there would have to be some to wash away
There has been loads of analysis done on Rich Rodriguez's progress so far as Michigan's head coach. Many are not satisfied with the improvements that Rich has made in this football team so far, and after watching the defense this year this viewpoint is very understandable. With many calling for a coaching change, and with the majority of those who want this set on bringing in Jim Harbaugh, it's time we take a look at exactly what Jim Harbaugh has done for Stanford's defense during his tenure as their Head Coach. We will look at four things; recruiting, personnel, coaches and performance. This will give us an idea of whether he will be able to turn the ship around if he is indeed brought in.
Most people know Harbaugh's records at Stanford. Coming off a 1-11 year in 2006, Harbaugh took over and posted the following records:
As many of you know, recruiting is the lifeblood of a football program so we'll start here. Lets take a look at Harbaughs ability to recruit on the defensive side of the ball. Note: Rivals star ratings used to evaluate talent.
Harbaugh clearly stepped up recruiting at Stanford. He was able to start bringing in more talent , but it also seems that he is near the ceiling in bringing in top-end recruits. Harbaugh should definitely be credited with the improvement in recruiting for his ability as a recruiter. Part of it is also due to the improvement in Stanford's record.
This trend is impressive, but not overly so. Stanford has plenty of things to pull in recruits (academics, location, playing time) and the last two recruiting years have had less competition from other in-state schools. Also it must be noted that California is one of the top recruiting hot-spots when it comes to bringing in talent (and particularly talent that also peforms well in school). Harbaugh should be able to bring in better talent at Michigan, however there is nothing to show that he will out-peform Rodriguez.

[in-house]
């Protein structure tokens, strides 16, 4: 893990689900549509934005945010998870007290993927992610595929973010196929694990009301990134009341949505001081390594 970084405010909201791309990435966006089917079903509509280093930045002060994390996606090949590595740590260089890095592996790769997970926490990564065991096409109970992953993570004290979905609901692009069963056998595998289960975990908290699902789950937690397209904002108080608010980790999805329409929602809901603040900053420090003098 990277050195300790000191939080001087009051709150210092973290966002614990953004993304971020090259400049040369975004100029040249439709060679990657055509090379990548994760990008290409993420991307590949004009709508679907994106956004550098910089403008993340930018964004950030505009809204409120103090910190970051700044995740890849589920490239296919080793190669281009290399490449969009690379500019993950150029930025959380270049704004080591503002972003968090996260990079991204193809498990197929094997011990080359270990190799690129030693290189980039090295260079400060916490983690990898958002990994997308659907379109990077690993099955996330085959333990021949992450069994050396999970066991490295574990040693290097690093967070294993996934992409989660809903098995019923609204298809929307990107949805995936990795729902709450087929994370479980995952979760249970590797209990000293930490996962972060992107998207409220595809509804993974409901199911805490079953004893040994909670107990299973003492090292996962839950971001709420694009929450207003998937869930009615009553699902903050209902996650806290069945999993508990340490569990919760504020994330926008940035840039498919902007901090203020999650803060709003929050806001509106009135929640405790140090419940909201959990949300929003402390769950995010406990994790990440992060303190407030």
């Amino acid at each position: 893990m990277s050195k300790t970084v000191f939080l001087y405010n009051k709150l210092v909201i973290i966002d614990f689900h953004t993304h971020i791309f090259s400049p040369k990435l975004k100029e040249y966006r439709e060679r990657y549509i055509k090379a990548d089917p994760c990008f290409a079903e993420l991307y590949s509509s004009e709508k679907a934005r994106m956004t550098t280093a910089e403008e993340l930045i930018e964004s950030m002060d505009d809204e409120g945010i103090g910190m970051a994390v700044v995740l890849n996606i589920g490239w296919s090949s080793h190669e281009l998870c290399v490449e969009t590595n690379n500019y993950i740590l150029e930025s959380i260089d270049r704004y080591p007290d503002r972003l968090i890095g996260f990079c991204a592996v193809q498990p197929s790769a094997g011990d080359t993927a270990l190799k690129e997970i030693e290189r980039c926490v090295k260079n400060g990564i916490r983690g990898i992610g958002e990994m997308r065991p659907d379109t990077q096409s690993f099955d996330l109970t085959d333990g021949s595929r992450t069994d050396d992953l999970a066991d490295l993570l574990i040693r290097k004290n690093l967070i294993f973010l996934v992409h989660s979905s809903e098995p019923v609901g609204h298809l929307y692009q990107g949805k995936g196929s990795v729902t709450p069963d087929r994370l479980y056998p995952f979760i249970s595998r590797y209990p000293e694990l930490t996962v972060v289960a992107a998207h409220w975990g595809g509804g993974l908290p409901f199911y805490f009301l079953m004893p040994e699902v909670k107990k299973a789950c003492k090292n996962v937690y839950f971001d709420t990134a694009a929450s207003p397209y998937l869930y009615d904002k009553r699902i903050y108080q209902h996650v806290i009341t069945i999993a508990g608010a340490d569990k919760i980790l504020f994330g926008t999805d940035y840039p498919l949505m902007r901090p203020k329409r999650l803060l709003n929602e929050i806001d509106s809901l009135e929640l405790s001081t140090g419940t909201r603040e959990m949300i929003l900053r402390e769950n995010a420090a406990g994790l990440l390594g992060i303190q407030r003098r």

2.) Depth Chart
In order to evaluate Stanford's performance on the defensive side of the ball, it's necessary that we take a look at their roster composition and the experience in the two-deep.
Stanford has never started a Freshman or RS Freshman on defense under Jim Harbaugh. They have never had a two-deep with more underclassmen than upperclassmen. This is primarily due to a lack of the attrition that was faced by Rodriguez at Michigan. Harbaugh can be credited for keeping his players around more effectively than Rodriguez. Rodriguez has lost some of his recruits and that is definitely on him. However when it came to keeping Carr recruits, Rodriguez could only do so much. Harbaugh on the other hand wasn't dealing with kids that were dedicated to a coach that had departed, the kids were dedicated to their school as most were trying to get a Stanford degree. I'll give Harbaugh a slight advantage over Rodriguez in identifying the right players that will stay in school and keeping them around but I don't think we can entirely rule out that Harbaugh wouldn't have problems keeping players (particularly RR players) around at Michigan.
3.) Coaching Staff
Here is the list of defensive coordinators at Stanford during Harbaugh's tenure.
- 2007 Scott Shafer
- 2008 Ron Lynn
- 2009 Andy Buh
- 2010 Vic Fangio
While Harbaugh did not change defensive coordinators every year because his defense was underpeforming, it should be noted that he went through four defensive coordinators in four years and was still able to find success on that side of the ball in year 4 after bringing in a seasoned DC. His ability to keep a consistent staff on that side of the ball can be questioned just as much as Rodriguez's ability to do the same. This also shows that even with transition you can come out doing well (2010 Illinois is another example).